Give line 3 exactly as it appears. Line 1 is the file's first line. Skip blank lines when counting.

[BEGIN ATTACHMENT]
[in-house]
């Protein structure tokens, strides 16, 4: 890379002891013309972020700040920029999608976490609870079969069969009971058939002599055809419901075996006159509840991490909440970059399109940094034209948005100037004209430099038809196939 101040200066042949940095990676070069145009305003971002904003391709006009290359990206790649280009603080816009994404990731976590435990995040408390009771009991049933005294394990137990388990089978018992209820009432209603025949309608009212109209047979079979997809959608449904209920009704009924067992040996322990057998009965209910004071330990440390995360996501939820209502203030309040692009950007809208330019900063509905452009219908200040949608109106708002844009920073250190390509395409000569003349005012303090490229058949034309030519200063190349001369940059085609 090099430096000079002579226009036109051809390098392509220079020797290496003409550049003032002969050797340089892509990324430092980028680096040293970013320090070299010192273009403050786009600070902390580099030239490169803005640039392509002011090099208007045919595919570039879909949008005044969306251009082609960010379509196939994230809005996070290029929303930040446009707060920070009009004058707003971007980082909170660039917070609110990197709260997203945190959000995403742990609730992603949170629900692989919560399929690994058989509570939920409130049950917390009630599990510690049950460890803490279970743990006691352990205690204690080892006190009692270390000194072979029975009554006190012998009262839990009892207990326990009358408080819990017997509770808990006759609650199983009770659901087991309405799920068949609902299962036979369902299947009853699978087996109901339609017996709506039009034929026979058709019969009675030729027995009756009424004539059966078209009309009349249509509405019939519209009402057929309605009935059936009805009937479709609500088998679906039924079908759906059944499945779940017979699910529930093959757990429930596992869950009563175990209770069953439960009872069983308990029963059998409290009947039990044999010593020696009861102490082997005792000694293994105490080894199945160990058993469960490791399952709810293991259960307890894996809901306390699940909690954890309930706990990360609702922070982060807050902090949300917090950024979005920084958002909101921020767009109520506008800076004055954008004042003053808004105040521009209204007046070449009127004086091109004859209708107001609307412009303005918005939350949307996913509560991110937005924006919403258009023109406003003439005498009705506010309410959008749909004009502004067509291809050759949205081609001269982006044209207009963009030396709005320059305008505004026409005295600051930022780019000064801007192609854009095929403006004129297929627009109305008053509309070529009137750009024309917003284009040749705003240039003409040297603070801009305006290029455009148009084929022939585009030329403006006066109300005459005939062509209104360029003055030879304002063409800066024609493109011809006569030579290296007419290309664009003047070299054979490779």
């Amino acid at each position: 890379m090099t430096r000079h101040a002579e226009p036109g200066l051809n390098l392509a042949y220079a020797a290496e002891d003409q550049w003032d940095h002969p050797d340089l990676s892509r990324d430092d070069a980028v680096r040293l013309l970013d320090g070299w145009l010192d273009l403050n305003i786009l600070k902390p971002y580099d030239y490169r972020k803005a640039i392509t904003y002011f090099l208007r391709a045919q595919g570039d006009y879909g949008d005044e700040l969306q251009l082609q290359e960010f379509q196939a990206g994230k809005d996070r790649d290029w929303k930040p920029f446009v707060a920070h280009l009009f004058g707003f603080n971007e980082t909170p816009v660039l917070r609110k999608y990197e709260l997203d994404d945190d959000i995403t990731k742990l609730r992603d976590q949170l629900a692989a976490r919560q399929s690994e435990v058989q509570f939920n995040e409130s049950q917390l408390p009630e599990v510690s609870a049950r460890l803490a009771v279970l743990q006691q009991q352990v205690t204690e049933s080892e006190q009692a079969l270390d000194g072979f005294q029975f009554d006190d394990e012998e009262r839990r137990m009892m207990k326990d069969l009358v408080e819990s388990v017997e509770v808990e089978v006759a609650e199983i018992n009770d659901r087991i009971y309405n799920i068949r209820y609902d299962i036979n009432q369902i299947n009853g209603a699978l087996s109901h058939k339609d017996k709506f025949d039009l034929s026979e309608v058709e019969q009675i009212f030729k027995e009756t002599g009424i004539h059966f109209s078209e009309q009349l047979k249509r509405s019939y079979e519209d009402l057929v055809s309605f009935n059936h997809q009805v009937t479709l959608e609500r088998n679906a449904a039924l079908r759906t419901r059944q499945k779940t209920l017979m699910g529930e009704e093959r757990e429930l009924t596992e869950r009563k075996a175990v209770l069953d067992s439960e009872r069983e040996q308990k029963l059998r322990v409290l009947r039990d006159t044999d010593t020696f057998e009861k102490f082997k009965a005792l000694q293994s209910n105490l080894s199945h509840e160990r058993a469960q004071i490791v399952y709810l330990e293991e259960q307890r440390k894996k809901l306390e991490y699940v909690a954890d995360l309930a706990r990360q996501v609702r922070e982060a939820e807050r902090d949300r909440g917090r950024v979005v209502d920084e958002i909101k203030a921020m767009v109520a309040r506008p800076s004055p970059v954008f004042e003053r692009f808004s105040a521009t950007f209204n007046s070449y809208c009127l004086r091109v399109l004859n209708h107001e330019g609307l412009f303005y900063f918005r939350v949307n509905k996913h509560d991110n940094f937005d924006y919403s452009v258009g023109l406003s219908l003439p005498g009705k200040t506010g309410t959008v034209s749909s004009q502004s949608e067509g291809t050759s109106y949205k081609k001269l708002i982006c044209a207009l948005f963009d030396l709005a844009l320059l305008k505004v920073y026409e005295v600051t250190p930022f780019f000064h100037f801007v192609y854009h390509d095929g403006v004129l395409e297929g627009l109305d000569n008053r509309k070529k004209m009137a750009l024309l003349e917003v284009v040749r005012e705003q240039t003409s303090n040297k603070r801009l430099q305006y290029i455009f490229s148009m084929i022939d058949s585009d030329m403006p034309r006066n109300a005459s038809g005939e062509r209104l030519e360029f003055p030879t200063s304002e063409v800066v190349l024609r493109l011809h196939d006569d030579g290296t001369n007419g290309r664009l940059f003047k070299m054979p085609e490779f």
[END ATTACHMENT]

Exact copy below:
């Amino acid at each position: 890379m090099t430096r000079h101040a002579e226009p036109g200066l051809n390098l392509a042949y220079a020797a290496e002891d003409q550049w003032d940095h002969p050797d340089l990676s892509r990324d430092d070069a980028v680096r040293l013309l970013d320090g070299w145009l010192d273009l403050n305003i786009l600070k902390p971002y580099d030239y490169r972020k803005a640039i392509t904003y002011f090099l208007r391709a045919q595919g570039d006009y879909g949008d005044e700040l969306q251009l082609q290359e960010f379509q196939a990206g994230k809005d996070r790649d290029w929303k930040p920029f446009v707060a920070h280009l009009f004058g707003f603080n971007e980082t909170p816009v660039l917070r609110k999608y990197e709260l997203d994404d945190d959000i995403t990731k742990l609730r992603d976590q949170l629900a692989a976490r919560q399929s690994e435990v058989q509570f939920n995040e409130s049950q917390l408390p009630e599990v510690s609870a049950r460890l803490a009771v279970l743990q006691q009991q352990v205690t204690e049933s080892e006190q009692a079969l270390d000194g072979f005294q029975f009554d006190d394990e012998e009262r839990r137990m009892m207990k326990d069969l009358v408080e819990s388990v017997e509770v808990e089978v006759a609650e199983i018992n009770d659901r087991i009971y309405n799920i068949r209820y609902d299962i036979n009432q369902i299947n009853g209603a699978l087996s109901h058939k339609d017996k709506f025949d039009l034929s026979e309608v058709e019969q009675i009212f030729k027995e009756t002599g009424i004539h059966f109209s078209e009309q009349l047979k249509r509405s019939y079979e519209d009402l057929v055809s309605f009935n059936h997809q009805v009937t479709l959608e609500r088998n679906a449904a039924l079908r759906t419901r059944q499945k779940t209920l017979m699910g529930e009704e093959r757990e429930l009924t596992e869950r009563k075996a175990v209770l069953d067992s439960e009872r069983e040996q308990k029963l059998r322990v409290l009947r039990d006159t044999d010593t020696f057998e009861k102490f082997k009965a005792l000694q293994s209910n105490l080894s199945h509840e160990r058993a469960q004071i490791v399952y709810l330990e293991e259960q307890r440390k894996k809901l306390e991490y699940v909690a954890d995360l309930a706990r990360q996501v609702r922070e982060a939820e807050r902090d949300r909440g917090r950024v979005v209502d920084e958002i909101k203030a921020m767009v109520a309040r506008p800076s004055p970059v954008f004042e003053r692009f808004s105040a521009t950007f209204n007046s070449y809208c009127l004086r091109v399109l004859n209708h107001e330019g609307l412009f303005y900063f918005r939350v949307n509905k996913h509560d991110n940094f937005d924006y919403s452009v258009g023109l406003s219908l003439p005498g009705k200040t506010g309410t959008v034209s749909s004009q502004s949608e067509g291809t050759s109106y949205k081609k001269l708002i982006c044209a207009l948005f963009d030396l709005a844009l320059l305008k505004v920073y026409e005295v600051t250190p930022f780019f000064h100037f801007v192609y854009h390509d095929g403006v004129l395409e297929g627009l109305d000569n008053r509309k070529k004209m009137a750009l024309l003349e917003v284009v040749r005012e705003q240039t003409s303090n040297k603070r801009l430099q305006y290029i455009f490229s148009m084929i022939d058949s585009d030329m403006p034309r006066n109300a005459s038809g005939e062509r209104l030519e360029f003055p030879t200063s304002e063409v800066v190349l024609r493109l011809h196939d006569d030579g290296t001369n007419g290309r664009l940059f003047k070299m054979p085609e490779f």